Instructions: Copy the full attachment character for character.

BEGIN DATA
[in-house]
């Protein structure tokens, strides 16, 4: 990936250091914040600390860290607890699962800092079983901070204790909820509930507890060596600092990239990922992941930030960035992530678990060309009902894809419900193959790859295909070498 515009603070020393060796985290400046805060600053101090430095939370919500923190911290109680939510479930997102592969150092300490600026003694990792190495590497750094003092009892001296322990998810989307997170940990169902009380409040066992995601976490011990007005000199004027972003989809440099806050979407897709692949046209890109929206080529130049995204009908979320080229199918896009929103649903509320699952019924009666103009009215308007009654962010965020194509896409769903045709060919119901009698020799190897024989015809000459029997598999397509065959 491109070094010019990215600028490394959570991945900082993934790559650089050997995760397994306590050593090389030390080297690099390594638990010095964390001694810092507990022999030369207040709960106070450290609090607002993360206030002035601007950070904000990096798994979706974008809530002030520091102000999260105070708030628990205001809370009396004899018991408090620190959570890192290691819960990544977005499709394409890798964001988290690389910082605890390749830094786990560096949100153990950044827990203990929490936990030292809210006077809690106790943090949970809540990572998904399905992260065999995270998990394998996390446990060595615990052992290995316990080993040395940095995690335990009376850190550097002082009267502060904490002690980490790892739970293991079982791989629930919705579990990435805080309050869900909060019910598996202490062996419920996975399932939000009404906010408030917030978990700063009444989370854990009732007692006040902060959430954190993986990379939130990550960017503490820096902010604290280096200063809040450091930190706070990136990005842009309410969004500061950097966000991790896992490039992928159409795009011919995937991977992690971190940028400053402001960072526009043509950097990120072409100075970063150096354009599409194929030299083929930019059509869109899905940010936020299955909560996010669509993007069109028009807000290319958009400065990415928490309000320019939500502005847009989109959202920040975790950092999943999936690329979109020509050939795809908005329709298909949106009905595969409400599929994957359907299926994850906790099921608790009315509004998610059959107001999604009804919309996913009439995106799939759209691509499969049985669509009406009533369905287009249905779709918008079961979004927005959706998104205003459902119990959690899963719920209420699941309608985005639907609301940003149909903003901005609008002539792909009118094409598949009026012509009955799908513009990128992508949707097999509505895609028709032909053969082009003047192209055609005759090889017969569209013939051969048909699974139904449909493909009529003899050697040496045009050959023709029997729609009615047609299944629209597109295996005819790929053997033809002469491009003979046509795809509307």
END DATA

[in-house]
């Protein structure tokens, strides 16, 4: 990936250091914040600390860290607890699962800092079983901070204790909820509930507890060596600092990239990922992941930030960035992530678990060309009902894809419900193959790859295909070498 515009603070020393060796985290400046805060600053101090430095939370919500923190911290109680939510479930997102592969150092300490600026003694990792190495590497750094003092009892001296322990998810989307997170940990169902009380409040066992995601976490011990007005000199004027972003989809440099806050979407897709692949046209890109929206080529130049995204009908979320080229199918896009929103649903509320699952019924009666103009009215308007009654962010965020194509896409769903045709060919119901009698020799190897024989015809000459029997598999397509065959 491109070094010019990215600028490394959570991945900082993934790559650089050997995760397994306590050593090389030390080297690099390594638990010095964390001694810092507990022999030369207040709960106070450290609090607002993360206030002035601007950070904000990096798994979706974008809530002030520091102000999260105070708030628990205001809370009396004899018991408090620190959570890192290691819960990544977005499709394409890798964001988290690389910082605890390749830094786990560096949100153990950044827990203990929490936990030292809210006077809690106790943090949970809540990572998904399905992260065999995270998990394998996390446990060595615990052992290995316990080993040395940095995690335990009376850190550097002082009267502060904490002690980490790892739970293991079982791989629930919705579990990435805080309050869900909060019910598996202490062996419920996975399932939000009404906010408030917030978990700063009444989370854990009732007692006040902060959430954190993986990379939130990550960017503490820096902010604290280096200063809040450091930190706070990136990005842009309410969004500061950097966000991790896992490039992928159409795009011919995937991977992690971190940028400053402001960072526009043509950097990120072409100075970063150096354009599409194929030299083929930019059509869109899905940010936020299955909560996010669509993007069109028009807000290319958009400065990415928490309000320019939500502005847009989109959202920040975790950092999943999936690329979109020509050939795809908005329709298909949106009905595969409400599929994957359907299926994850906790099921608790009315509004998610059959107001999604009804919309996913009439995106799939759209691509499969049985669509009406009533369905287009249905779709918008079961979004927005959706998104205003459902119990959690899963719920209420699941309608985005639907609301940003149909903003901005609008002539792909009118094409598949009026012509009955799908513009990128992508949707097999509505895609028709032909053969082009003047192209055609005759090889017969569209013939051969048909699974139904449909493909009529003899050697040496045009050959023709029997729609009615047609299944629209597109295996005819790929053997033809002469491009003979046509795809509307």